This information parity is perhaps most apparent in the real estate industry, where the old guard competes with agents more attuned and more wired to the new reality of how buyers approach their research and purchase. The typical home buyer today, smartphone in-hand, has walked through the house, scanned satellite images and toured the neighborhood, all virtually, before ever asking to step into a home. They have at their fingertips market pricing, school district grades, crime statistics, “Walkability” scores and the impressions and opinions of their social network living in the neighborhood. ‘Caveat venditor’ – seller, beware. (Agent, plug-in!)

If not “gatekeeper to information” what is the value and role of the salesperson in the new order?

The new ABC’s of selling:

In researching the book, Pink has delved into many diverse fields, weaving them into surprising and sometimes counterintuitive insights. He follows with practical resources and useful thought experiments at the end of each section. These little ‘sample cases’ are grist for the reader’s personal reflection, insight and skill development (and yes, make us squirm just a bit).

In the old world of selling, ABC stood for Always Be Closing. Ugh. Thankfully, Pink has come up with new ABC’s:

Attunement – being aware of yourself, your actions and attitudes in the current context,

Buoyancy – mental resilience before and after a sales opportunity, and

Clarity – finding the right questions to ask to help the client gain clarity.

As Gary and I reflect on the evolution of our approach to sales, these principles ring true.

The final section of the book focuses on what to do in the ‘new’ sales process. He draws from Pixar and others as he walks through six ways to ‘pitch’, and reaches into improvisational theatre to help the reader move from a world of scripted sales to deeper listening and awareness in working with customers and peers.

Servant Selling:

In closing, Pink talks about a fundamental shift in values underlying selling. Taking a page from Robert Greenleaf’s “Servant Leadership” philosophy, he creates a version for the new world of sales
 He calls it “Servant Selling”:

“ It begins with the idea that those move others aren’t manipulators but servants. They serve first and sell later. And the test – which, like Greanleaf’s, is the best and most difficult to administer is this: If the person you’re selling to agrees to buy, will his or her life improve? When your interaction is over will the world be a better place than when you began?”

The book, like Pink’s previous work, is a fast read, a bit cheeky, and packed with useful tidbits. Most important, for the many of us who protest “I am not a salesman!”, it touches our core of doubts, fears and biases. It offers the opportunity and a pathway to change our frame from sales as something to be avoided to sales as a caring service aimed at helping both parties succeed.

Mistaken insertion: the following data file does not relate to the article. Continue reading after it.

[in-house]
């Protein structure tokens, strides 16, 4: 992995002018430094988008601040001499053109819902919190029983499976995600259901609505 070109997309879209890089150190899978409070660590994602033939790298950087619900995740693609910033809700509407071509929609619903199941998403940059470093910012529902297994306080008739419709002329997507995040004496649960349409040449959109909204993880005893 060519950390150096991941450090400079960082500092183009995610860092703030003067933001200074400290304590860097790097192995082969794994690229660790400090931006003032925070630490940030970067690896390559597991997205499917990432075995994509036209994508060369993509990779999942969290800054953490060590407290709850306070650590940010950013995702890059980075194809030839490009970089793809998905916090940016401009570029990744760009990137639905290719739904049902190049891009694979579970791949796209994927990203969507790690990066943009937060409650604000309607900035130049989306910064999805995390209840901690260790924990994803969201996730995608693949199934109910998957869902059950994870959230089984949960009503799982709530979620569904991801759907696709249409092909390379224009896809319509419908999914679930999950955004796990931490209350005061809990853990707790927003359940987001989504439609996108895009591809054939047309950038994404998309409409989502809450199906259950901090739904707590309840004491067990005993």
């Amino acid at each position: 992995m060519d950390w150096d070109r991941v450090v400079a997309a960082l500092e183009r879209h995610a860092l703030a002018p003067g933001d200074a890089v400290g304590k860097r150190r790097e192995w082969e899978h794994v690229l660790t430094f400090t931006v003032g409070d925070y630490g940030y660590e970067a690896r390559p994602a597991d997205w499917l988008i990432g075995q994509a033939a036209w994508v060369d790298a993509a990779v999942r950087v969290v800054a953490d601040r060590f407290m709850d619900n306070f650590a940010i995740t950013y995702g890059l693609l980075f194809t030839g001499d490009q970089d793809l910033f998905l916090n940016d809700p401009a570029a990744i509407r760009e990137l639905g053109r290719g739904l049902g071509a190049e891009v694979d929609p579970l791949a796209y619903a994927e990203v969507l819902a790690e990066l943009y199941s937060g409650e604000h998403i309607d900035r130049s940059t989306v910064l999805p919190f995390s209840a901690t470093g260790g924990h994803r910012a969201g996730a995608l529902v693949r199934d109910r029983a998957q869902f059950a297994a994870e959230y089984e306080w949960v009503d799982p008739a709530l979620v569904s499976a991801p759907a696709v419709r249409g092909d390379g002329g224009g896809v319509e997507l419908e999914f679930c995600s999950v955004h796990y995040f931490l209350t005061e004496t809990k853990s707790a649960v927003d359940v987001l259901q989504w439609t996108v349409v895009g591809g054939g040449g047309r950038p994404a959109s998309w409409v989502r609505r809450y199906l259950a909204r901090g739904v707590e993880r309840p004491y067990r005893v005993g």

This is certainly true for me. I’m far better off for having read this book.

– Ann Ralston

© 2013 Ralston Consulting Inc.

Link to Kindle e-book at To Sell Is Human: The Surprising Truth About Moving Others

Wednesday, February 20th, 2013 Article Archive, Book and Media Reviews, Leadership, Main Page, Sales, Values Comments Off on Book Review: To Sell is Human, by Daniel Pink

Innovative Video of DRIVE, by Dan Pink

DRIVEbyDanPinkWe had drafted our pithy review of the book: DRIVE: The surprising truth about what motivates us, when Ann discovered this very effective animation based on Dan Pink’s talk at the 250-year-old (but surprisingly hip!) Royal Society for the encouragement of Arts, Manufactures and Commerce (RSA).

This 11-minute video is highly-watchable for both content that challenges conventional wisdom about motivating knowledge workers, and an innovative combination of a graphic artist and time-lapse filming. Enjoy!

Wednesday, September 8th, 2010 Article Archive, Book and Media Reviews, Business Insights, Main Page Comments Off on Innovative Video of DRIVE, by Dan Pink

Review – The No Asshole Rule: Building a Civilized Workplace and Surviving One That Isn’t

Our apologies to any readers out there with tender ears, but we’ll let the author speak for himself in this excerpt from his article in the Harvard Business Review:

There’s a simple practice that can make an organization better, but while many managers talk about it, few write it down. They enforce “no asshole” rules. I apologize for the crudeness of the term – you might prefer to call them tyrants, bullies, boors, cruel bastards, or destructive narcissists, and so do I, at times. Some behavioral scientists refer to them in terms of psychological abuse, which they define as “the sustained display of hostile verbal and nonverbal behaviors, excluding physical contact.” But all that cold precision masks the fear and loathing these jerks leave in their wake. Somehow, when I see a mean-spirited person damaging others, no other term seems quite right.

– Robert I. Sutton
More Trouble Than They’re Worth
Breakthrough Articles for 2004 – HBR reprint R0402A